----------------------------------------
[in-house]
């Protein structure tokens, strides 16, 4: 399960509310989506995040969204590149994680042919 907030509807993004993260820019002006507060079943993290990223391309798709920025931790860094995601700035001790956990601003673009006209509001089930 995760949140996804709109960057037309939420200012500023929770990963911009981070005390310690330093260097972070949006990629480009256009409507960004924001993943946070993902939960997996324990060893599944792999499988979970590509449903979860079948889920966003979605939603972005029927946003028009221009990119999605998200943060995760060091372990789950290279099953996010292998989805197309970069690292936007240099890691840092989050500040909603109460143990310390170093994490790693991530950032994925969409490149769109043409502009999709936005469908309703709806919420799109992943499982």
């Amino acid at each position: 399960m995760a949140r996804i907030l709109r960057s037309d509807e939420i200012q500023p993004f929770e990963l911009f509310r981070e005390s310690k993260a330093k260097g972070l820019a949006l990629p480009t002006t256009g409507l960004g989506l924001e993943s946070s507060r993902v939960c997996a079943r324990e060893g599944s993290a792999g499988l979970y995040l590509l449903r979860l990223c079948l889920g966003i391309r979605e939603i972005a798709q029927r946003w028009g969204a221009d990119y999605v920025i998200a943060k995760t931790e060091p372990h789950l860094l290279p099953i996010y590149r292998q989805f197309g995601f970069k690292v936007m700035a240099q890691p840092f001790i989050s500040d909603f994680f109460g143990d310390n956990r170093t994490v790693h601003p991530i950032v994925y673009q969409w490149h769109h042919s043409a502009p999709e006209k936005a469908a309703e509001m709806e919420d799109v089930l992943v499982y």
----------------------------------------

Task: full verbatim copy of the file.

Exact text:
[in-house]
């Protein structure tokens, strides 16, 4: 399960509310989506995040969204590149994680042919 907030509807993004993260820019002006507060079943993290990223391309798709920025931790860094995601700035001790956990601003673009006209509001089930 995760949140996804709109960057037309939420200012500023929770990963911009981070005390310690330093260097972070949006990629480009256009409507960004924001993943946070993902939960997996324990060893599944792999499988979970590509449903979860079948889920966003979605939603972005029927946003028009221009990119999605998200943060995760060091372990789950290279099953996010292998989805197309970069690292936007240099890691840092989050500040909603109460143990310390170093994490790693991530950032994925969409490149769109043409502009999709936005469908309703709806919420799109992943499982």
């Amino acid at each position: 399960m995760a949140r996804i907030l709109r960057s037309d509807e939420i200012q500023p993004f929770e990963l911009f509310r981070e005390s310690k993260a330093k260097g972070l820019a949006l990629p480009t002006t256009g409507l960004g989506l924001e993943s946070s507060r993902v939960c997996a079943r324990e060893g599944s993290a792999g499988l979970y995040l590509l449903r979860l990223c079948l889920g966003i391309r979605e939603i972005a798709q029927r946003w028009g969204a221009d990119y999605v920025i998200a943060k995760t931790e060091p372990h789950l860094l290279p099953i996010y590149r292998q989805f197309g995601f970069k690292v936007m700035a240099q890691p840092f001790i989050s500040d909603f994680f109460g143990d310390n956990r170093t994490v790693h601003p991530i950032v994925y673009q969409w490149h769109h042919s043409a502009p999709e006209k936005a469908a309703e509001m709806e919420d799109v089930l992943v499982y």